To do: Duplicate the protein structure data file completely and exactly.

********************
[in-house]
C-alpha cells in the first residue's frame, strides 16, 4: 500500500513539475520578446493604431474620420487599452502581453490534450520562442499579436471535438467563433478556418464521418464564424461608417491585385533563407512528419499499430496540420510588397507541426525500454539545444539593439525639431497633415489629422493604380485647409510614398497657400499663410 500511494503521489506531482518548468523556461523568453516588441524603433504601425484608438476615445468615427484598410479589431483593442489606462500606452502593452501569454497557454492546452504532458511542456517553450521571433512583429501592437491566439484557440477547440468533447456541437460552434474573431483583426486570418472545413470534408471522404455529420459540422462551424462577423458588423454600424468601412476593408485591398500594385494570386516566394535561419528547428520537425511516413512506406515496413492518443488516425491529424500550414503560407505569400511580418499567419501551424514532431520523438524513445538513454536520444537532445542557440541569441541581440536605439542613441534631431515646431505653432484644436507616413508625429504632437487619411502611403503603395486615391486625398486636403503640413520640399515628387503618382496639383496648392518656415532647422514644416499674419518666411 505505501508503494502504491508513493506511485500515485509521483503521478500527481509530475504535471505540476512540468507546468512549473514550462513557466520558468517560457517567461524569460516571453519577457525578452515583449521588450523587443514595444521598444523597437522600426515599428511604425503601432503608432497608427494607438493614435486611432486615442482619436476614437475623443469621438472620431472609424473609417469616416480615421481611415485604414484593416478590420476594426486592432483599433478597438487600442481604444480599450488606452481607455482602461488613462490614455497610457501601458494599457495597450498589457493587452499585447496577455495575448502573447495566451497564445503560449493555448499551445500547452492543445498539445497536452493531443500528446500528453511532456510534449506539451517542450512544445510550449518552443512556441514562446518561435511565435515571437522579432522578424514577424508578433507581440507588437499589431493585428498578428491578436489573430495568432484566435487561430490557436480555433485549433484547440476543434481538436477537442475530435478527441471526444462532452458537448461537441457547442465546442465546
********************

[in-house]
C-alpha cells in the first residue's frame, strides 16, 4: 500500500513539475520578446493604431474620420487599452502581453490534450520562442499579436471535438467563433478556418464521418464564424461608417491585385533563407512528419499499430496540420510588397507541426525500454539545444539593439525639431497633415489629422493604380485647409510614398497657400499663410 500511494503521489506531482518548468523556461523568453516588441524603433504601425484608438476615445468615427484598410479589431483593442489606462500606452502593452501569454497557454492546452504532458511542456517553450521571433512583429501592437491566439484557440477547440468533447456541437460552434474573431483583426486570418472545413470534408471522404455529420459540422462551424462577423458588423454600424468601412476593408485591398500594385494570386516566394535561419528547428520537425511516413512506406515496413492518443488516425491529424500550414503560407505569400511580418499567419501551424514532431520523438524513445538513454536520444537532445542557440541569441541581440536605439542613441534631431515646431505653432484644436507616413508625429504632437487619411502611403503603395486615391486625398486636403503640413520640399515628387503618382496639383496648392518656415532647422514644416499674419518666411 505505501508503494502504491508513493506511485500515485509521483503521478500527481509530475504535471505540476512540468507546468512549473514550462513557466520558468517560457517567461524569460516571453519577457525578452515583449521588450523587443514595444521598444523597437522600426515599428511604425503601432503608432497608427494607438493614435486611432486615442482619436476614437475623443469621438472620431472609424473609417469616416480615421481611415485604414484593416478590420476594426486592432483599433478597438487600442481604444480599450488606452481607455482602461488613462490614455497610457501601458494599457495597450498589457493587452499585447496577455495575448502573447495566451497564445503560449493555448499551445500547452492543445498539445497536452493531443500528446500528453511532456510534449506539451517542450512544445510550449518552443512556441514562446518561435511565435515571437522579432522578424514577424508578433507581440507588437499589431493585428498578428491578436489573430495568432484566435487561430490557436480555433485549433484547440476543434481538436477537442475530435478527441471526444462532452458537448461537441457547442465546442465546